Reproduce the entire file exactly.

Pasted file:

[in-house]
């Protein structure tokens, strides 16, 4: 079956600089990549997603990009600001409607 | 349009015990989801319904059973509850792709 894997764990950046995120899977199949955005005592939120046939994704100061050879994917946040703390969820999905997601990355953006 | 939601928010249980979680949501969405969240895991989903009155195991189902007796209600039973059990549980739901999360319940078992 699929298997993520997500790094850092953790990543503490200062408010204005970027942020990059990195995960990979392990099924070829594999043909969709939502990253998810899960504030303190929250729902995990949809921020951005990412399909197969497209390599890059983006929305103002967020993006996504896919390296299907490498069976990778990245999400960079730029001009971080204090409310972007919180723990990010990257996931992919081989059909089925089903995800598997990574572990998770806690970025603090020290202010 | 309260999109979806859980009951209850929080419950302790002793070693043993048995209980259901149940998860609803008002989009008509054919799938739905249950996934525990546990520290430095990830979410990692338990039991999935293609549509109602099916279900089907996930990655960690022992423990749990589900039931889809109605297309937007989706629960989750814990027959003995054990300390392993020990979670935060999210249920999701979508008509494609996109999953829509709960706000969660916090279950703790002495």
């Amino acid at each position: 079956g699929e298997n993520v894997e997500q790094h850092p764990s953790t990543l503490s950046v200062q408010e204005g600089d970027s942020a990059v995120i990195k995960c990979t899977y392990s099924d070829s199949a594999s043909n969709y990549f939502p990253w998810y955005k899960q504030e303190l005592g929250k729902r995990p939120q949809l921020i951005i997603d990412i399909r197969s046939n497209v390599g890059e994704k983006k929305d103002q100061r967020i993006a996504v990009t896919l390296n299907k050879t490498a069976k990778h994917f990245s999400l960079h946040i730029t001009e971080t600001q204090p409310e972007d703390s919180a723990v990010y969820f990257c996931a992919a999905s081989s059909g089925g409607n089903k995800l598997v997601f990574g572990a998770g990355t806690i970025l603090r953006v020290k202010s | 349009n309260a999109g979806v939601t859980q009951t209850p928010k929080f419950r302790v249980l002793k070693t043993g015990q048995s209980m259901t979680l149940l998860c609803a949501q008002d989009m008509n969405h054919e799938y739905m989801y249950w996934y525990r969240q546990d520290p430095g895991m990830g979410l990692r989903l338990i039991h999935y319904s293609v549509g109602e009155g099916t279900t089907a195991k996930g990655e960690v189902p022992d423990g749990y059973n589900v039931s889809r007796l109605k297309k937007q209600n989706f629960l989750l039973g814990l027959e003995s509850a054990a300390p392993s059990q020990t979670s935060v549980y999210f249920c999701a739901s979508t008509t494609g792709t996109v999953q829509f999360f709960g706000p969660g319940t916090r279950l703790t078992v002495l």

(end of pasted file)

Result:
[in-house]
């Protein structure tokens, strides 16, 4: 079956600089990549997603990009600001409607 | 349009015990989801319904059973509850792709 894997764990950046995120899977199949955005005592939120046939994704100061050879994917946040703390969820999905997601990355953006 | 939601928010249980979680949501969405969240895991989903009155195991189902007796209600039973059990549980739901999360319940078992 699929298997993520997500790094850092953790990543503490200062408010204005970027942020990059990195995960990979392990099924070829594999043909969709939502990253998810899960504030303190929250729902995990949809921020951005990412399909197969497209390599890059983006929305103002967020993006996504896919390296299907490498069976990778990245999400960079730029001009971080204090409310972007919180723990990010990257996931992919081989059909089925089903995800598997990574572990998770806690970025603090020290202010 | 309260999109979806859980009951209850929080419950302790002793070693043993048995209980259901149940998860609803008002989009008509054919799938739905249950996934525990546990520290430095990830979410990692338990039991999935293609549509109602099916279900089907996930990655960690022992423990749990589900039931889809109605297309937007989706629960989750814990027959003995054990300390392993020990979670935060999210249920999701979508008509494609996109999953829509709960706000969660916090279950703790002495």
């Amino acid at each position: 079956g699929e298997n993520v894997e997500q790094h850092p764990s953790t990543l503490s950046v200062q408010e204005g600089d970027s942020a990059v995120i990195k995960c990979t899977y392990s099924d070829s199949a594999s043909n969709y990549f939502p990253w998810y955005k899960q504030e303190l005592g929250k729902r995990p939120q949809l921020i951005i997603d990412i399909r197969s046939n497209v390599g890059e994704k983006k929305d103002q100061r967020i993006a996504v990009t896919l390296n299907k050879t490498a069976k990778h994917f990245s999400l960079h946040i730029t001009e971080t600001q204090p409310e972007d703390s919180a723990v990010y969820f990257c996931a992919a999905s081989s059909g089925g409607n089903k995800l598997v997601f990574g572990a998770g990355t806690i970025l603090r953006v020290k202010s | 349009n309260a999109g979806v939601t859980q009951t209850p928010k929080f419950r302790v249980l002793k070693t043993g015990q048995s209980m259901t979680l149940l998860c609803a949501q008002d989009m008509n969405h054919e799938y739905m989801y249950w996934y525990r969240q546990d520290p430095g895991m990830g979410l990692r989903l338990i039991h999935y319904s293609v549509g109602e009155g099916t279900t089907a195991k996930g990655e960690v189902p022992d423990g749990y059973n589900v039931s889809r007796l109605k297309k937007q209600n989706f629960l989750l039973g814990l027959e003995s509850a054990a300390p392993s059990q020990t979670s935060v549980y999210f249920c999701a739901s979508t008509t494609g792709t996109v999953q829509f999360f709960g706000p969660g319940t916090r279950l703790t078992v002495l």